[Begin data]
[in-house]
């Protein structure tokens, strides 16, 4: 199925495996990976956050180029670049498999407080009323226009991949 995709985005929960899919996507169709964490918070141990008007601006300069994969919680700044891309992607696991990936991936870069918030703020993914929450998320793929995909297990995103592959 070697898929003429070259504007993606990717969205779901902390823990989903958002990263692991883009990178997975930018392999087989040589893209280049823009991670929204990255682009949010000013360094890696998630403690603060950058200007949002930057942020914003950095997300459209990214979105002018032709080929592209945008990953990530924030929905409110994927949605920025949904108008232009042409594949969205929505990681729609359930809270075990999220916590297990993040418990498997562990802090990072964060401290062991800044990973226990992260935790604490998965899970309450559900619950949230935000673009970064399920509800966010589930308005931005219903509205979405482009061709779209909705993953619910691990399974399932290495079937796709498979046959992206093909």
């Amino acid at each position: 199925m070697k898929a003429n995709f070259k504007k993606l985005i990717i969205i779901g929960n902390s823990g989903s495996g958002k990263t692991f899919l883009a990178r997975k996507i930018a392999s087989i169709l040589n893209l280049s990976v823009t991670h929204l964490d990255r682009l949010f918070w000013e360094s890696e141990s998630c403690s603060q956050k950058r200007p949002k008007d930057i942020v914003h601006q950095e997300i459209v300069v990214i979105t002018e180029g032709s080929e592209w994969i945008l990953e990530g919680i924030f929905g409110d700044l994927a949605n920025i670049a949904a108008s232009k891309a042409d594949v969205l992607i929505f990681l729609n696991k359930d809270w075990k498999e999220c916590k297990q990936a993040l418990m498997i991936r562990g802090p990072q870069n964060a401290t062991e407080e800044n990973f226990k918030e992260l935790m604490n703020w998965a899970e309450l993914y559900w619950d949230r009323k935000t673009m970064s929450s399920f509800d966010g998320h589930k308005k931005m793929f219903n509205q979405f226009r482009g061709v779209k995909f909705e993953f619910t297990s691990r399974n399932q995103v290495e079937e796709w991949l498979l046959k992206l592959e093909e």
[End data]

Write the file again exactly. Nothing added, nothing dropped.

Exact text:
[in-house]
């Protein structure tokens, strides 16, 4: 199925495996990976956050180029670049498999407080009323226009991949 995709985005929960899919996507169709964490918070141990008007601006300069994969919680700044891309992607696991990936991936870069918030703020993914929450998320793929995909297990995103592959 070697898929003429070259504007993606990717969205779901902390823990989903958002990263692991883009990178997975930018392999087989040589893209280049823009991670929204990255682009949010000013360094890696998630403690603060950058200007949002930057942020914003950095997300459209990214979105002018032709080929592209945008990953990530924030929905409110994927949605920025949904108008232009042409594949969205929505990681729609359930809270075990999220916590297990993040418990498997562990802090990072964060401290062991800044990973226990992260935790604490998965899970309450559900619950949230935000673009970064399920509800966010589930308005931005219903509205979405482009061709779209909705993953619910691990399974399932290495079937796709498979046959992206093909």
């Amino acid at each position: 199925m070697k898929a003429n995709f070259k504007k993606l985005i990717i969205i779901g929960n902390s823990g989903s495996g958002k990263t692991f899919l883009a990178r997975k996507i930018a392999s087989i169709l040589n893209l280049s990976v823009t991670h929204l964490d990255r682009l949010f918070w000013e360094s890696e141990s998630c403690s603060q956050k950058r200007p949002k008007d930057i942020v914003h601006q950095e997300i459209v300069v990214i979105t002018e180029g032709s080929e592209w994969i945008l990953e990530g919680i924030f929905g409110d700044l994927a949605n920025i670049a949904a108008s232009k891309a042409d594949v969205l992607i929505f990681l729609n696991k359930d809270w075990k498999e999220c916590k297990q990936a993040l418990m498997i991936r562990g802090p990072q870069n964060a401290t062991e407080e800044n990973f226990k918030e992260l935790m604490n703020w998965a899970e309450l993914y559900w619950d949230r009323k935000t673009m970064s929450s399920f509800d966010g998320h589930k308005k931005m793929f219903n509205q979405f226009r482009g061709v779209k995909f909705e993953f619910t297990s691990r399974n399932q995103v290495e079937e796709w991949l498979l046959k992206l592959e093909e």